As I briefly mentioned before, players can customize their crafting wheel with a selection of item variations. Players can’t change the types of armor in their wheel and will always have the axe sharpener, fur, and boots listed in their crafting menu. However, each type of armor has specific variations. For example, the boots have several different versions to choose from. Some, like the Ninja Boots, will increase your speed with each upgrade, as well as make it harder for other players to track you. Another pair of boots increases your total stamina meter, allowing you to sprint for longer distances without getting exhausted. Likewise, you can equip different types of arrows. Some, like the Fire Arrow will do more damage at the expense of the arrow’s speed. Better yet, the Hunter Arrow that will highlight your target’s location for a time after landing a clean shot, allowing you to keep track of them during the chaos of battle. It’s important to experiment with different combinations to understand what bests suits your play style to give you the best advantage possible.
Putting my experience into words makes the game sound like more work than it really is. While it’s true that you have to craft every item in your arsenal, the process of collecting resources is not a demanding one. Unlike other survival games, Darwin Project has two types of resources to collect, excluding the aforementioned electronics. Leather and wood are your primary resources, are highlighted in blue, and are located everywhere. Wood can be gathered from cutting down saplings scattered across the map, and leather can be harvested from cutting apart leather chairs and hunting deer. Players will gather one of each resource per harvest, but loot chests hidden throughout the map, typically in cabins, will gift players with two to three wood and leather at the same time, giving them a valuable head start in crafting their best armors. It’s possible that Darwin Project could introduce additional types of resources that could complicate the simple resource economy that exists now, but if it remains unaltered, collecting resources while fighting off other contestants is an exciting race, rather than a chore. Additionally, any resource that has been harvested recently will be highlighted in red, giving a competitor the chance to examine the chair or sapling, showing the examiner the current location of the harvester for a short duration.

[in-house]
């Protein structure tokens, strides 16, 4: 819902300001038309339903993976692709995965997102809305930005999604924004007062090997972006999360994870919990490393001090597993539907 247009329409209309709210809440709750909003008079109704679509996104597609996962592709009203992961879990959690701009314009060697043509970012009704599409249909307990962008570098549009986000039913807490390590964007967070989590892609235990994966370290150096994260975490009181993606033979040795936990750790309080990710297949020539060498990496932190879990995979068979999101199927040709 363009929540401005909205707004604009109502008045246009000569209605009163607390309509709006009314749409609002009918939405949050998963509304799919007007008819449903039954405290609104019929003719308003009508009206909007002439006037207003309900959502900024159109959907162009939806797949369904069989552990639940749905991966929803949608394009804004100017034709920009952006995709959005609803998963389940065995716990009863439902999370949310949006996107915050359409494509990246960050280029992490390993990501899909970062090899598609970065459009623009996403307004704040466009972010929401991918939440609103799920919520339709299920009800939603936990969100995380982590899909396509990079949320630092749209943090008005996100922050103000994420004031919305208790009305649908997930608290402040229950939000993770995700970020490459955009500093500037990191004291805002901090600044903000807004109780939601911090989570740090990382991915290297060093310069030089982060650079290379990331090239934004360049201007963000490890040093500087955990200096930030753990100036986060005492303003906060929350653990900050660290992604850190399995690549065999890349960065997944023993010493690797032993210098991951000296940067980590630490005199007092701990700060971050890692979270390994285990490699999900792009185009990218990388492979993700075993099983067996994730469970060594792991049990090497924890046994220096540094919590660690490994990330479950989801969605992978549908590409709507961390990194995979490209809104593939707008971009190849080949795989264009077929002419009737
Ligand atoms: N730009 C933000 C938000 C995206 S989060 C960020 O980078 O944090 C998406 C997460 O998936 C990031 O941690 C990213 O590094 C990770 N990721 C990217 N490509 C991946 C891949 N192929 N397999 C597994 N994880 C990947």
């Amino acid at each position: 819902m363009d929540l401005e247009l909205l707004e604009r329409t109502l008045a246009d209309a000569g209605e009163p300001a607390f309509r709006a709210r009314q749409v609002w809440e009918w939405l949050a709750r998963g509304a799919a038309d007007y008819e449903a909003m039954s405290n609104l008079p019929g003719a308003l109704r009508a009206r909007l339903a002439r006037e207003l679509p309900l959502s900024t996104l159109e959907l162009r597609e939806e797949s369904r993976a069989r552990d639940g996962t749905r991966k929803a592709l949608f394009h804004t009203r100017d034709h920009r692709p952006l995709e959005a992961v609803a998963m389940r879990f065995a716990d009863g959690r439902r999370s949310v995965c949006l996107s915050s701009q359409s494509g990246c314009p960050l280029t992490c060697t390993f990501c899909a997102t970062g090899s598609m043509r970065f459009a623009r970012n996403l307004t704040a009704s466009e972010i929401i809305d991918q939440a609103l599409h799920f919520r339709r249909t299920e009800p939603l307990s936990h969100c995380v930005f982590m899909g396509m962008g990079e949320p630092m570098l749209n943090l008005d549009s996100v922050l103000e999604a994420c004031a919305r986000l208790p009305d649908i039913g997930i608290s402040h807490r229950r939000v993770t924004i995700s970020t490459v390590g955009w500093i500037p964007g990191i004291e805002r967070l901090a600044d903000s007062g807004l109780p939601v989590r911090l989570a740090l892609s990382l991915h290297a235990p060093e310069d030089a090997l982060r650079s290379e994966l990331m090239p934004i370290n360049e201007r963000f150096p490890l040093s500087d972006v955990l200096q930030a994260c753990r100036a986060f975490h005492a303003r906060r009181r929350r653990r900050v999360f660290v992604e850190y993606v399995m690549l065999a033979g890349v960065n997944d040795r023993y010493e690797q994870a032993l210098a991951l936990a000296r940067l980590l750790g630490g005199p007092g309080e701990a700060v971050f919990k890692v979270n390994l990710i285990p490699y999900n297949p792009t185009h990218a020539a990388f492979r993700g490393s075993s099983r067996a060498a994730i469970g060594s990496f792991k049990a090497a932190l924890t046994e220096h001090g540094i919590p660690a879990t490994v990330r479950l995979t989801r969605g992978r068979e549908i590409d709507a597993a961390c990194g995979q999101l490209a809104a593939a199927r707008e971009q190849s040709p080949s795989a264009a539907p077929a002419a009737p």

Crafting and survival are a welcome addition to the familiar battle royale mechanics, but it’s far from all the Darwin Project has up it’s sleeve. What truly sets the game apart is how they handle the premise. Why does this event even exist? Well, it’s a televised spectator sport. Characters are all dressed in jumpsuits, suggesting that they are all prisoners who are being forced to kill each other in a gladiatorial exhibition.